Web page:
Texas Oil Sector Bounces Back from Harvey
The Texas oil industry is rapidly recovering from the ravages of Hurricane Harvey, with most of the refineries up and running again and the major ports in the state returning to normal operations. As has widely been reported, after Harvey made landfall, up to one-third of the nation’s refinery capacity was offline, halting delivery of Texas petro-products to the Northeast through the Colonial Pipeline.
Now, the recovery in oil production has been quicker than many analysts predicted. Moreover, as operations ramped up, prices for gasoline eased up a bit. As of September 9, the national average price for a gallon of regular gasoline was $2.67, according to the AAA motor club. Though prices had risen by about 20 cents after the storm, analysts now believe the spike in prices is past peak. The higher prices and profit margins for gasoline should also encourage other refiners to return.
How the Texas Oil Sector Bounced Back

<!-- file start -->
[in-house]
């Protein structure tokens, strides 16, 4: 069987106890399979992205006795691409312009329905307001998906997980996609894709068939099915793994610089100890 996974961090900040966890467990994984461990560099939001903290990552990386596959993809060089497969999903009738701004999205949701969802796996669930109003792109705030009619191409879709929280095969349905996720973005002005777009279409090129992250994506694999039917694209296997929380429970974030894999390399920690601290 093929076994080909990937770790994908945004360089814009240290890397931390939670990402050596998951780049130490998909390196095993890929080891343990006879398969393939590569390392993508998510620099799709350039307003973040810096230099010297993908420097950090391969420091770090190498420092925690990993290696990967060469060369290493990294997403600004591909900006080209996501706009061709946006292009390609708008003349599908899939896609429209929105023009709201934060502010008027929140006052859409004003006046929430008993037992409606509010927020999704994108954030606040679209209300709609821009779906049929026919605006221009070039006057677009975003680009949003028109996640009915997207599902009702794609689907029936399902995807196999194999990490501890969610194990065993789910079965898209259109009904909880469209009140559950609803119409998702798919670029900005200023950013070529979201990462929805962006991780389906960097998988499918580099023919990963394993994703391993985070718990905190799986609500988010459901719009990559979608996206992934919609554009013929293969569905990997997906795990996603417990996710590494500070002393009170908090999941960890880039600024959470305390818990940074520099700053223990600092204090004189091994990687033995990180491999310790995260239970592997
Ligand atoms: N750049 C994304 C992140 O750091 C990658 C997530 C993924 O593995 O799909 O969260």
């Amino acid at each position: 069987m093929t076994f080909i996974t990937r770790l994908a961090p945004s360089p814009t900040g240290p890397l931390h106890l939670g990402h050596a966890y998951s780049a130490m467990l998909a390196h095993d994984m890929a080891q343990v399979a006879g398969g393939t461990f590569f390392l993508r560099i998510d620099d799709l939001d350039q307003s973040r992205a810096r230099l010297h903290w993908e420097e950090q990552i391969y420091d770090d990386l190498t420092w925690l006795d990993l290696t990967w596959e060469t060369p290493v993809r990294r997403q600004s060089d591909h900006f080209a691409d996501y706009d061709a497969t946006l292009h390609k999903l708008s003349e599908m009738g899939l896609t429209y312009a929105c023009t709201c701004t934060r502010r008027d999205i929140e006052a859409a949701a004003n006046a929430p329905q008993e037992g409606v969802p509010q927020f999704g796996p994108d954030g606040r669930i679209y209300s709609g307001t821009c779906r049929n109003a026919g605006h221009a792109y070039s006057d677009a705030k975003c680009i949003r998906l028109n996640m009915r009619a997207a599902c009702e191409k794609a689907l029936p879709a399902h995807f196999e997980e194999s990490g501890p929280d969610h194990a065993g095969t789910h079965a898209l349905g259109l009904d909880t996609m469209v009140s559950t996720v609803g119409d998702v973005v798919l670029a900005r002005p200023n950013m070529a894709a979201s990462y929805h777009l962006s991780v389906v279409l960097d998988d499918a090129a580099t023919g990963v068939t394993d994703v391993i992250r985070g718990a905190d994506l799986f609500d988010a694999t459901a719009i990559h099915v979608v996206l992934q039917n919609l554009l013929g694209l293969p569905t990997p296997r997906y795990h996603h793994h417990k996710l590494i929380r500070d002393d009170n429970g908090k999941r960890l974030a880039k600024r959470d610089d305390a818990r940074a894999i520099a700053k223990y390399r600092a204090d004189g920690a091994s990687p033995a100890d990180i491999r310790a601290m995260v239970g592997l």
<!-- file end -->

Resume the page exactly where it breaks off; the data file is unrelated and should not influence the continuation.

Some energy sector experts expressed surprise that oil refinery operations did not experience longer storm damage-related delays. However, the rapid recovery could be due in part to the fact that Harvey inflicted more damage from flooding as the storm stalled over the Houston area, bringing 50 inches of rain. In previous tropical storms that have hit the Gulf region, most of the damage to the energy infrastructure was caused by heavy winds.
Harvey’s impact on the energy sector has also been smaller than in previous storms because refineries have built stronger protections against flooding in recent years. Additionally, offshore production platforms have also been fortified. Finally, the growth of shale drilling inland has eased the production demands in the gulf region.
In any event, Corpus Christi soon began receiving fuel tankers to supply regional refineries, and crude exports were also back in flow. Additionally, the main arteries for petroleum loading and uploading in Texas City and Houston were quickly back on line. The only caveat is that detecting damage to underwater pipelines could take weeks to detect.
The Bottom Line
In sum, the oil industry along the Texas coast is back on its feet and gas prices should continue to fall. That’s the good news. The bad news is that thousands of Texans are still trying to pull their lives back together in the wake of the flood. It is also unclear whether there have been environmental impacts from damage to the energy infrastructure. Ultimately, such assessments will require the advice and counsel of an experienced energy and environmental attorney.